Fort Wayne Metals Expanding in Fort Wayne
March 12, 2014
Fort Wayne, Ind. -- Fort Wayne Metals, a research, development and fine grade medical wire producer, announced plans today to expand its operations here, creating up to 106 new jobs by 2017.
The Fort Wayne-headquartered company will invest $29.4 million to construct, renovate and equip a 33,000 square-foot facility on its 50-acre Ardmore Avenue campus in Fort Wayne, bringing its total footprint in the community to 553,000 square feet. With seven production facilities, a warehouse, a research and development center and a metallurgical laboratory in Fort Wayne, the expansion will allow Fort Wayne Metals to increase capacity for the production of stainless steel, nickel, cobalt, nitinol and titanium wire, as well as many composite materials in various forms.
"After doing business around the world, Indiana companies like Fort Wayne Metals understand firsthand the benefits offered by our Hoosier business climate," said Governor Mike Pence. "With a driving force rooted in the nations best workforce, the motor of Indiana's economy keeps growing stronger, fueled by low taxes and an environment designed for success in a state that works."
Fort Wayne Metals, which currently employs more than 650 associates in Indiana and more than 700 around the world, plans to begin hiring for production, administrative and research and development positions this fall. Interested applicants can apply online at www.fwmetals.com/careers.
“As we continue to see growing demand for our products, both domestically and internationally, it is critical that we create an infrastructure that can support the needs of our customers,” said Troy Linder, chief financial officer of Fort Wayne Metals. “Our investment is intended to meet those needs, and we are thrilled to be able to partner with the IEDC and Greater Fort Wayne Inc. as we continue to grow our worldwide business right here in Fort Wayne.”
Founded in 1946 in Fort Wayne, Fort Wayne Metals is an industry leading supplier of high-quality precision wire, strands, cables and component assemblies. The company’s products are used in various medical device markets including vascular therapy, cardiac rhythm management, endoscopy, orthopedics, dental, neuromodulation, neurostimulation and industries where demanding applications are a necessity. The company also has a production, warehouse and sales facility in Ireland and sells to customers around the world.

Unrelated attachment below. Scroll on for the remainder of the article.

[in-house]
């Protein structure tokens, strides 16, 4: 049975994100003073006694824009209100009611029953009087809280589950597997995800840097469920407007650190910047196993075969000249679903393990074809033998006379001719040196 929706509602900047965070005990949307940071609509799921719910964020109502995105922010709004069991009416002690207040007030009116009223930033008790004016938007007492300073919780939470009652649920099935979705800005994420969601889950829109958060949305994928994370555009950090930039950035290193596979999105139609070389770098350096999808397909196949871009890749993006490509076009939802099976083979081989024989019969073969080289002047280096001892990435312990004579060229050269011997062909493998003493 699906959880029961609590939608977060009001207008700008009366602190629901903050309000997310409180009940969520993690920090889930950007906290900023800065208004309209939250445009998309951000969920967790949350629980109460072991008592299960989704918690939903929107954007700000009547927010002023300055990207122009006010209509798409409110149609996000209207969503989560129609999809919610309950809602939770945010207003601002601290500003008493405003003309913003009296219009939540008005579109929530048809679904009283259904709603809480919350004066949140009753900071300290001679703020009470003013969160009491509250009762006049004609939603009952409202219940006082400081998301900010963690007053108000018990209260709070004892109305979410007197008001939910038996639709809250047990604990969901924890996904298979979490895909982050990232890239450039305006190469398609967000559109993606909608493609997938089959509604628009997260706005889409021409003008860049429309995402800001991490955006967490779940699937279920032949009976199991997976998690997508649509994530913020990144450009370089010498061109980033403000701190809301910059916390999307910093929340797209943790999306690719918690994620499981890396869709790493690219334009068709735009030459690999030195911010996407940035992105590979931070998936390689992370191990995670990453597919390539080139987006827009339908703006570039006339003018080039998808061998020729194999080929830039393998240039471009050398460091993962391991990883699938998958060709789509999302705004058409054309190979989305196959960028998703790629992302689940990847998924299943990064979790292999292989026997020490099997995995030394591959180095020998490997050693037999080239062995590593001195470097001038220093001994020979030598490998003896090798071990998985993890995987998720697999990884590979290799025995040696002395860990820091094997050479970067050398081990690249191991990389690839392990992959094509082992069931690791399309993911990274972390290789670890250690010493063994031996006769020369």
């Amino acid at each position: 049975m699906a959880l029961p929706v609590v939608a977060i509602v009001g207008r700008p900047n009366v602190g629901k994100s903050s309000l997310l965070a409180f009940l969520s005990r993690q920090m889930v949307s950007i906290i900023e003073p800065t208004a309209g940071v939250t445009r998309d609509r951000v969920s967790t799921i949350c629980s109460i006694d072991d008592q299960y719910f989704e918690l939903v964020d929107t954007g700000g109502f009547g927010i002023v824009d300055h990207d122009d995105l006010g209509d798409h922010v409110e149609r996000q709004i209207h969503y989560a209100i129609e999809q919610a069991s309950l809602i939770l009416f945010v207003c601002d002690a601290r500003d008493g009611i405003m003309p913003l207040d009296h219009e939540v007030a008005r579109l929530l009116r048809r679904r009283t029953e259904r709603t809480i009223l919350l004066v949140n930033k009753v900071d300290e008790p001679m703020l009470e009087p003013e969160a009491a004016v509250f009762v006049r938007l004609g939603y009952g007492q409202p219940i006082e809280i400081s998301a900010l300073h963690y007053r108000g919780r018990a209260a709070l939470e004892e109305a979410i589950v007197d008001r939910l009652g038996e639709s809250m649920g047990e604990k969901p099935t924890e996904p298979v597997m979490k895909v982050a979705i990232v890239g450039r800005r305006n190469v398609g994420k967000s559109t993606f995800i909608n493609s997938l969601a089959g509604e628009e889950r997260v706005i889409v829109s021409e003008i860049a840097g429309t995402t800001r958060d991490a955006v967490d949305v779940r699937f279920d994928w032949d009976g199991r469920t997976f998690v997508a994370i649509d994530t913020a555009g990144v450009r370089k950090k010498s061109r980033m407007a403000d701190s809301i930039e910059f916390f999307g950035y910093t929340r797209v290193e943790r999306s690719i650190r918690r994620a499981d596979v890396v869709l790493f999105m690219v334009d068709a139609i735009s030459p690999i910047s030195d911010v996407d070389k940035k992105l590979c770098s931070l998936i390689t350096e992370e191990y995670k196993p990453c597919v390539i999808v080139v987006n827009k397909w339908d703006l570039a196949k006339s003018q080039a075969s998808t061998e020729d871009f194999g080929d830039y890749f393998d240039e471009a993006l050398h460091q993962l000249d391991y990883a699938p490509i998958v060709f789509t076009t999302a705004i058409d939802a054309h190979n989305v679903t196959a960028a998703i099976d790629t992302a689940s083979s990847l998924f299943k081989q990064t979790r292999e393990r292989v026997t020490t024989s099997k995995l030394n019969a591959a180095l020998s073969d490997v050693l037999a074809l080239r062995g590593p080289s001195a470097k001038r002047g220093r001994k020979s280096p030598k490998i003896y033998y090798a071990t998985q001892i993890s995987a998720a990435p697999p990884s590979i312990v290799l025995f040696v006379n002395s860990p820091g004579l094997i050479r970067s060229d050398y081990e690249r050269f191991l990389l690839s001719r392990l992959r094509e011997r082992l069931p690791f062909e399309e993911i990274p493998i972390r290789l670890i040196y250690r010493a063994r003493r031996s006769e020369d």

The Indiana Economic Development Corporation offered Fort Wayne Metals Research Product Corp. up to $1,125,000 in conditional tax credits based on the company's job creation plans. These tax credits are performance-based, meaning until Hoosiers are hired, the company is not eligible to claim incentives. The city of Fort Wayne will consider additional incentives at the request of Greater Fort Wayne Inc.
“The investment being made by Fort Wayne Metals is great news for our local economy as we continue to be a leader in economic development and job growth,” said Fort Wayne Mayor Tom Henry. “Fort Wayne Metals is sending a strong message that our city is a place to invest and grow.”
About Fort Wayne Metals
Fort Wayne Metals Research Products Corporation is headquartered in Fort Wayne, Indiana, with production and distribution in Castlebar, Ireland, sales offices located in the Netherlands, China and Brazil, and distribution representation throughout the United States, as well as in Japan and Israel. For more information, visit www.fwmetals.com or contact Customer Service at (260) 747-4154.
Created in 2005 to replace the former Department of Commerce, the Indiana Economic Development Corporation is governed by a 12-member board chaired by Governor Mike Pence. Victor Smith serves as the Indiana Secretary of Commerce and Eric Doden is the president of the IEDC.
The IEDC oversees programs enacted by the General Assembly including tax credits, workforce training grants and public infrastructure assistance. All tax credits are performance-based. Therefore, companies must first invest in Indiana through job creation or capital investment before incentives are paid. A company who does not meet its full projections only receives a percentage of the incentives proportional to its actual investment. For more information about IEDC, visit www.iedc.in.gov.
Source: Indiana Economic Development Corp.'